As a teacher and language test setter, I am well aware how individual questions or whole tests can tend unwittingly to disadvantage candidates of different social, racial and educational backgrounds. In an ideal world, we would eradicate all such inequalities but, in practice, attaining such a perfect equilibrium would be impossible and would not necessarily even be desirable, were it to produce tests that everyone can pass. We should however aim to eradicate any aspects of a test that unfairly disadvantage or even deliberately exclude candidates of a certain background.
The Louisiana State Voter Registration Literacy Test of the 1960s was a test designed specifically for the purpose of disenfranchising African Americans and it provides a good guide as to what not to do when designing a test. The Jim Crow establishment in the Southern States was concerned to hold back social change and civil rights for as long as possible. Although it was no longer legal to disenfranchise citizens on the basis solely of race, it was still permissible to withhold the right to vote from those who were deemed illiterate and hence ‘mentally deficient’. The State of Louisiana thus introduced a test to be applied to all citizens who had not completed basic education, a disproportionate number of whom were, for reasons of historical discrimination, inevitably going to be black.
The test the State of Louisiana came up with is devilishly effective. It is not just tricky, it is carefully crafted, in every respect, to ensure that every candidate will fail and, furthermore, with a very low score, thereby further confirming the mental deficiency of the potential voter.
The test consists of 30 questions of a ‘logical’ nature.
At the time, it was widely believed that tests based on pure logic were less likely to discriminate and more likely to assess ‘pure’ intelligence than those based on language skills, math or other school subjects. This in itself is a highly dubious assumption and one that I return to below.
Candidates were given 10 minutes to answer all questions and would fail and thus be prevented from voting if they fell short of a score of 100%. It is clearly impossible, even for a highly trained logician hyped up on amphetamines, to accomplish such a task.
Were this not barrier enough, most of the questions are of the kind that tie your brain in knots or are virtually impossible to answer with any degree of certainty. Questions of the type “Underline every word in this sentence that contains the letter e except this one” abound.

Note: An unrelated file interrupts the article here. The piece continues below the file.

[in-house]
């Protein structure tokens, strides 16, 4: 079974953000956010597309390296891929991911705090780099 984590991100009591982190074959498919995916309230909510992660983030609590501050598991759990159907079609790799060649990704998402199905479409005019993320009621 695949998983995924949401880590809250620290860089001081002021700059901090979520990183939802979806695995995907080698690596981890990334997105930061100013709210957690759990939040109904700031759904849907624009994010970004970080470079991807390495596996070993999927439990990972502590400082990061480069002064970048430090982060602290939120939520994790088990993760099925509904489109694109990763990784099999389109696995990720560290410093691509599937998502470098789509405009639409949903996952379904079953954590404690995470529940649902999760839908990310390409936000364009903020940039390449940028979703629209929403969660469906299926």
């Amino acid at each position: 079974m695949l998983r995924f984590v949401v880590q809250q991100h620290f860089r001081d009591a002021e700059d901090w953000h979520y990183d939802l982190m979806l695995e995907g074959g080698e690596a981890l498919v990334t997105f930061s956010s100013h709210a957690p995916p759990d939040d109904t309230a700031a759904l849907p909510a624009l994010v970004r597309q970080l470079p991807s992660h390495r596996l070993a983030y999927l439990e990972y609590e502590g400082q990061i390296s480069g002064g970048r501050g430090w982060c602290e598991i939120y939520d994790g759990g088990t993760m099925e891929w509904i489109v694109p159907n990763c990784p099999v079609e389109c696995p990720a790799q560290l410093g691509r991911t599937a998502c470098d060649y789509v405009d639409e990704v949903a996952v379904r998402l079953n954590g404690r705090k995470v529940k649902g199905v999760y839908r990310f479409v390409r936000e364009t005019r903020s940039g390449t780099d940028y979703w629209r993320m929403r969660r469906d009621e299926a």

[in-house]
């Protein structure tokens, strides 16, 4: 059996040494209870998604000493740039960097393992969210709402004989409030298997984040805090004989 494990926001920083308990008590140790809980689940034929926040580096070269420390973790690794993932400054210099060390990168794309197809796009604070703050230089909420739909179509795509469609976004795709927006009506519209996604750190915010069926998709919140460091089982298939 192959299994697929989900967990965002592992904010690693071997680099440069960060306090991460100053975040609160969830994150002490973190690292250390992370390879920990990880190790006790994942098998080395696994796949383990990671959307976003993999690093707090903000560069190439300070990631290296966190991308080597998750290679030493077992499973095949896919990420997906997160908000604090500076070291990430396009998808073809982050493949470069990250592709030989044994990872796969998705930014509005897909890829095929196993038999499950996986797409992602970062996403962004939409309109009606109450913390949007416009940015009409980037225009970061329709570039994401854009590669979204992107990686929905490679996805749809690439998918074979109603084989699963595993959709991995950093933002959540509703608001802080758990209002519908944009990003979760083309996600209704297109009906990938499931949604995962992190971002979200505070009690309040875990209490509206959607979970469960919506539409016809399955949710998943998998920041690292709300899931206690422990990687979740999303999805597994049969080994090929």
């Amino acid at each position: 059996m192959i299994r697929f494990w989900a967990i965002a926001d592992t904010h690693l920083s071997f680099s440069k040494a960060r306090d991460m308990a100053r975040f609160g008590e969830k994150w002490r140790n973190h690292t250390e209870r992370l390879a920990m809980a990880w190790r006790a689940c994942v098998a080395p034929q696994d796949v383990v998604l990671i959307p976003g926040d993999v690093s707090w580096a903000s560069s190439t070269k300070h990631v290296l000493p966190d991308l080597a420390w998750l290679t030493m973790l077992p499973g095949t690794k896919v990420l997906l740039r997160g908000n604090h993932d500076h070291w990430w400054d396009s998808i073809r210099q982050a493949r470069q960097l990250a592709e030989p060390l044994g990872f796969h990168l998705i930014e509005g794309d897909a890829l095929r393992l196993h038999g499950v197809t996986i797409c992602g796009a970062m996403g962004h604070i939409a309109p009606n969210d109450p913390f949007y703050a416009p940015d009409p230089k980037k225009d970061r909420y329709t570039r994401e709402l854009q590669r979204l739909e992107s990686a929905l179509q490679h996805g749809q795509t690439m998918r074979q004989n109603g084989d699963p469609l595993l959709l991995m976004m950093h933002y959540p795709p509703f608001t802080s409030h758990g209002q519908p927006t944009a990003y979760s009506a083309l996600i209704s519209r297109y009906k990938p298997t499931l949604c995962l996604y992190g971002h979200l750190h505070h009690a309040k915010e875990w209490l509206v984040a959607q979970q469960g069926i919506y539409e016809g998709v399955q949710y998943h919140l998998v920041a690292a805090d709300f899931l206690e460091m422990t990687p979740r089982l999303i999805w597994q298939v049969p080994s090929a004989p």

This test is obviously as laughable as its intent is despicable, but it is the only example I know of a test specifically designed to garner a 100% failure rate and, for this reason, I recommend that test setters study it as a way of ensuring that none of their questions resemble it even in the smallest degree.
The racist electoral authorities in Louisiana were only able to slip this transparent exercise in bigotry and deceit under the eyes of higher more liberal authorities because there was a general idea at the time that supposedly logic-based intelligence quotient (IQ) testing provided a fair unbiased measure of intellectual ability. Such tests were routinely applied in the UK to children as young as eleven to determine whether they would be granted a more academic education providing later access to better paid clerical jobs or one based on more manual skills. They were also used by psychologists to classify individuals as ‘morons’ or ‘cretins’ (these now highly offensive epithets were then regarded as technical terms) and thereby deny these individuals access to certain opportunities and rights (including, in some cases, the right to procreate).
IQ tests seem fair. There is a balance between verbal, mathematical, visual-spatial and logical skills. They do not appear to depend on any prior book- or family-learnt knowledge. A whole impressive-looking baggage of science and statistics is at hand to back them up.
More critical scholars who examined IQ test results found, however, again and again, that, while such tests could not be accused of discriminating on the grounds of race or class, children who are raised in an urban environment perform significantly better on them than those from rural areas.